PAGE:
Jay Malone, political and communications director for the Texas Gulf Coast Area Labor Federation, a local labor council with the AFL-CIO, said their members are also still going through an endorsement process that involves delegates from 92 unions.
A full slate of endorsements for candidates in the Houston area will be revealed in three weeks, with the exception of Harris County Judge Lina Hidalgo who was already endorsed in December.
“That was the first time we ever made an early endorsement,” Malone said.
“It took a lot of work but everybody agreed that Lina’s been doing a fantastic job and we needed to do everything we could to keep her,” Malone said.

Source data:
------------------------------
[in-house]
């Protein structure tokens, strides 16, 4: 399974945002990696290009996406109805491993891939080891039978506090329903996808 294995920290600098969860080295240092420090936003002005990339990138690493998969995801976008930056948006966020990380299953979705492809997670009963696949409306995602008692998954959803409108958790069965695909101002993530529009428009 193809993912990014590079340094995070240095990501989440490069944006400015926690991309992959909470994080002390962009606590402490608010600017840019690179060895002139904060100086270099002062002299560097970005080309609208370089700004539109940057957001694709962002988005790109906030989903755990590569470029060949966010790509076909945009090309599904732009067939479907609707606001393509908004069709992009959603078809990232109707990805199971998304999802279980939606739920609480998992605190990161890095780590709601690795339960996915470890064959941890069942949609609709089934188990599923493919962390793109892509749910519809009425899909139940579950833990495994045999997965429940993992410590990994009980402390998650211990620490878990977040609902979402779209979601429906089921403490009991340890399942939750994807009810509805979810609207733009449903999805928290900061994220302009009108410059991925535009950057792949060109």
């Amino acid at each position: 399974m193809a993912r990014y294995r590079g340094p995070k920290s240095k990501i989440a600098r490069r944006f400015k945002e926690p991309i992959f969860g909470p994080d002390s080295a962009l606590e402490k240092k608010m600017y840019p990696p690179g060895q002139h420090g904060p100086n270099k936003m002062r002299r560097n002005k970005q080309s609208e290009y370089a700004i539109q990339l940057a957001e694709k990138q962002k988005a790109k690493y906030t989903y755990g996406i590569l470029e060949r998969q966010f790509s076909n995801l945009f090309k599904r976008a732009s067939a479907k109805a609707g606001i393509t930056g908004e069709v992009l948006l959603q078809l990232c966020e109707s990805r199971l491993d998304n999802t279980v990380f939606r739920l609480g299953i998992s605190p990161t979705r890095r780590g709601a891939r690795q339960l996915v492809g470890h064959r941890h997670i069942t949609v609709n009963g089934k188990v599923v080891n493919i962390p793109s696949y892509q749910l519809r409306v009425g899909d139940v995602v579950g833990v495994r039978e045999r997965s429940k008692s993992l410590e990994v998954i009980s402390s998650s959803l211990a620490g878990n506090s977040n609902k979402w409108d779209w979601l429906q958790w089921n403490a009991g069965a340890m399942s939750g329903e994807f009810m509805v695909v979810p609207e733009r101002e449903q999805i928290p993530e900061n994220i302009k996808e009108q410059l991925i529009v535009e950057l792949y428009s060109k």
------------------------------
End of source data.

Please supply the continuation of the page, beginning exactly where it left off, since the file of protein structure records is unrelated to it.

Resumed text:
Malone said there’s been county-level progress on labor issues from commissioners court, which recently passed a fair chance hiring policy and ran one of the most effective rental assistance programs in the country.
And while Malone said this cycle appeared to have a relatively sleepy primary season, the labor group would still be rolling up its sleeves in some races, including to defend state Rep. Alma Allen and oust Rep. Harold Dutton Jr., a conservative Democrat that sided with Republicans on anti-trans issues this past session.
“We’re definitely going to be involved in House District 142, Harold Dutton needs to go,” Malone said.
Fernando covers Texas politics and government at the Texas Signal. Before joining the Signal, Fernando spent two years at the Houston Chronicle and previously interned at Houston’s NPR station News 88.7. He is a graduate of the University of Houston, Jack J. Valenti School of Communication, and enjoys reading, highlighting things, and arguing on social media. You can follow him on Twitter at @fernramirez93 or email at email@example.com